Lately the news seems to be all disasters all the time (although the one in New York was fortunately averted). Silver linings seem few and far between.
But Paul Krugman makes some interesting points about a possible silver lining in the Gulf disaster in today's New York Times. He notes that the environmental movement has been declining in influence for many years, largely because of successful efforts at reducing visible pollution. But
as visible pollution has diminished, so has public concern over environmental issues. According to a recent Gallup survey, “Americans are now less worried about a series of environmental problems than at any time in the past 20 years.”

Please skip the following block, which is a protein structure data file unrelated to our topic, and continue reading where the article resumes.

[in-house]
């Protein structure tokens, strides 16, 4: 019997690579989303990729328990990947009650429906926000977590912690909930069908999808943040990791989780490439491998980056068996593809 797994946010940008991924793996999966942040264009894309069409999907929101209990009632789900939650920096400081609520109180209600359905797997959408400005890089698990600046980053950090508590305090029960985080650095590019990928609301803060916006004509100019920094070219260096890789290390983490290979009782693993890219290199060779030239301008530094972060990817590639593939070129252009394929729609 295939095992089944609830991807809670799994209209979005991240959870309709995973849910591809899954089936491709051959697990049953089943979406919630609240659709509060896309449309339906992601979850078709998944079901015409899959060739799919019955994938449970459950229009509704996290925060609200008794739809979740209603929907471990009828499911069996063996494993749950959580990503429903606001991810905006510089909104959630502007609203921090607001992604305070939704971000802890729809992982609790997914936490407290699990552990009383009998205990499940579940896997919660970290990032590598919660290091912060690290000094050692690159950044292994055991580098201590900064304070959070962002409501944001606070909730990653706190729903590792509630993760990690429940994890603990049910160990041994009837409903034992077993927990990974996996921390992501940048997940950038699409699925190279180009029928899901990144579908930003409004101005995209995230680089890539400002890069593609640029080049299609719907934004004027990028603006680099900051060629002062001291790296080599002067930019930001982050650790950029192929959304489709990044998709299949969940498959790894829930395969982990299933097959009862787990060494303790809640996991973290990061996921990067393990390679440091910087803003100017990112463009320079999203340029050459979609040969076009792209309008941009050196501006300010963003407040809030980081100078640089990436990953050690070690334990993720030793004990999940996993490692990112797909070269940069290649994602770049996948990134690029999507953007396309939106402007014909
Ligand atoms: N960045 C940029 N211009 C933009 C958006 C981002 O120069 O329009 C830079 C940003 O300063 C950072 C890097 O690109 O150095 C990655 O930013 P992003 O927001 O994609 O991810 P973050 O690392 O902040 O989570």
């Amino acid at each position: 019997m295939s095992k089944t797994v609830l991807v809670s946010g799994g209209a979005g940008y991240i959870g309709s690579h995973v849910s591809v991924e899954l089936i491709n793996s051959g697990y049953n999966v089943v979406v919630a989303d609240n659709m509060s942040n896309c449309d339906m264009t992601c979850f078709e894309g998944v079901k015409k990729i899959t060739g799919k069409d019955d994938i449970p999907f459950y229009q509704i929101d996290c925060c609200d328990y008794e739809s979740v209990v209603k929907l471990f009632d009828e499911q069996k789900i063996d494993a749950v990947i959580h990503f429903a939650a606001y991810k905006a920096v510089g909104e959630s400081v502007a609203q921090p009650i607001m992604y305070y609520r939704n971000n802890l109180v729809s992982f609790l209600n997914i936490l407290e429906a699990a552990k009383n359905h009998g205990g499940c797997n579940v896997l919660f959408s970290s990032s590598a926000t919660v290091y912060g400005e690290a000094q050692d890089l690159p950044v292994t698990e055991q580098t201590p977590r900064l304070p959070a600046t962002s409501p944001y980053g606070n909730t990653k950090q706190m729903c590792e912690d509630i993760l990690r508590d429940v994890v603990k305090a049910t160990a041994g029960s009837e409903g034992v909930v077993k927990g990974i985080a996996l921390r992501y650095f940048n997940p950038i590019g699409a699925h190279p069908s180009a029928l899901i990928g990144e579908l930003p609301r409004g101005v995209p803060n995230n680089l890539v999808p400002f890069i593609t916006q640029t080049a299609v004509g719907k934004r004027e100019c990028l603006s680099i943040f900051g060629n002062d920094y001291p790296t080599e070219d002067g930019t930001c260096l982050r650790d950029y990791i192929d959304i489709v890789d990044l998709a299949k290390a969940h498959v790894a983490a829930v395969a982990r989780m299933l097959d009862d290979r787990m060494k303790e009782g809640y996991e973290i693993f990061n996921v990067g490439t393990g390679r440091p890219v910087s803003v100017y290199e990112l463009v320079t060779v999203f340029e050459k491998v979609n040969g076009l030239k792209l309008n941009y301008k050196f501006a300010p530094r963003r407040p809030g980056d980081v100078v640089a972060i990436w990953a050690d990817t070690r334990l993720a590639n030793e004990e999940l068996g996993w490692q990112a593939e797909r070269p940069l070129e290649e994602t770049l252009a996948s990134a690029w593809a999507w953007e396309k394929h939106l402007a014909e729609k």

This decline in concern would be fine if visible pollution were all that mattered — but it isn’t, of course. In particular, greenhouse gases pose a greater threat than smog or burning rivers ever did. But it’s hard to get the public focused on a form of pollution that’s invisible, and whose effects unfold over decades rather than days.
The decline in visibility made it easier for the right wing and business groups to push back against environmental regulations.
Then came the gulf disaster. Suddenly, environmental destruction was photogenic again.
It's too soon to tell if this will lead to a change in attitudes, but images are powerful things.
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